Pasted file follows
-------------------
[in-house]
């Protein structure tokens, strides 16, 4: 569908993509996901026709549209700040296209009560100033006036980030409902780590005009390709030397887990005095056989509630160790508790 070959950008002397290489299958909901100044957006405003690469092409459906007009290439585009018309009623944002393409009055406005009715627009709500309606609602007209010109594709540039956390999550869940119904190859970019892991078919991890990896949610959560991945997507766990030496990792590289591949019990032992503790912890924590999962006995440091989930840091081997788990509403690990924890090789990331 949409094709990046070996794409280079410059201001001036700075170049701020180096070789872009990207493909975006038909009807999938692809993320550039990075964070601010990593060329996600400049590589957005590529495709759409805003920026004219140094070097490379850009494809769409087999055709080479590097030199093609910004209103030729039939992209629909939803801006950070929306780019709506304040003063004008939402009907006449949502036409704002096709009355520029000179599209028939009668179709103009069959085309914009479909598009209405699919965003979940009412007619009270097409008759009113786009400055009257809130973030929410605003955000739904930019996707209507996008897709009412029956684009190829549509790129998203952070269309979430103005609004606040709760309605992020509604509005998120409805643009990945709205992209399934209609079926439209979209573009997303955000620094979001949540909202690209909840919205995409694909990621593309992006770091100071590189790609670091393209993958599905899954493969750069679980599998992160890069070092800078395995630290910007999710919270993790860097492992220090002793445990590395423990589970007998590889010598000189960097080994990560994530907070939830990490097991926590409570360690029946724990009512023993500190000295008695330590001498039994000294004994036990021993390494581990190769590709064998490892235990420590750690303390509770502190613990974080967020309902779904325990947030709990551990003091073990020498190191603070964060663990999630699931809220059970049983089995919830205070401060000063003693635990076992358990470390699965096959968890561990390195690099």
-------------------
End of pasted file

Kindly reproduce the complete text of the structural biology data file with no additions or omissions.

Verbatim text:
[in-house]
């Protein structure tokens, strides 16, 4: 569908993509996901026709549209700040296209009560100033006036980030409902780590005009390709030397887990005095056989509630160790508790 070959950008002397290489299958909901100044957006405003690469092409459906007009290439585009018309009623944002393409009055406005009715627009709500309606609602007209010109594709540039956390999550869940119904190859970019892991078919991890990896949610959560991945997507766990030496990792590289591949019990032992503790912890924590999962006995440091989930840091081997788990509403690990924890090789990331 949409094709990046070996794409280079410059201001001036700075170049701020180096070789872009990207493909975006038909009807999938692809993320550039990075964070601010990593060329996600400049590589957005590529495709759409805003920026004219140094070097490379850009494809769409087999055709080479590097030199093609910004209103030729039939992209629909939803801006950070929306780019709506304040003063004008939402009907006449949502036409704002096709009355520029000179599209028939009668179709103009069959085309914009479909598009209405699919965003979940009412007619009270097409008759009113786009400055009257809130973030929410605003955000739904930019996707209507996008897709009412029956684009190829549509790129998203952070269309979430103005609004606040709760309605992020509604509005998120409805643009990945709205992209399934209609079926439209979209573009997303955000620094979001949540909202690209909840919205995409694909990621593309992006770091100071590189790609670091393209993958599905899954493969750069679980599998992160890069070092800078395995630290910007999710919270993790860097492992220090002793445990590395423990589970007998590889010598000189960097080994990560994530907070939830990490097991926590409570360690029946724990009512023993500190000295008695330590001498039994000294004994036990021993390494581990190769590709064998490892235990420590750690303390509770502190613990974080967020309902779904325990947030709990551990003091073990020498190191603070964060663990999630699931809220059970049983089995919830205070401060000063003693635990076992358990470390699965096959968890561990390195690099």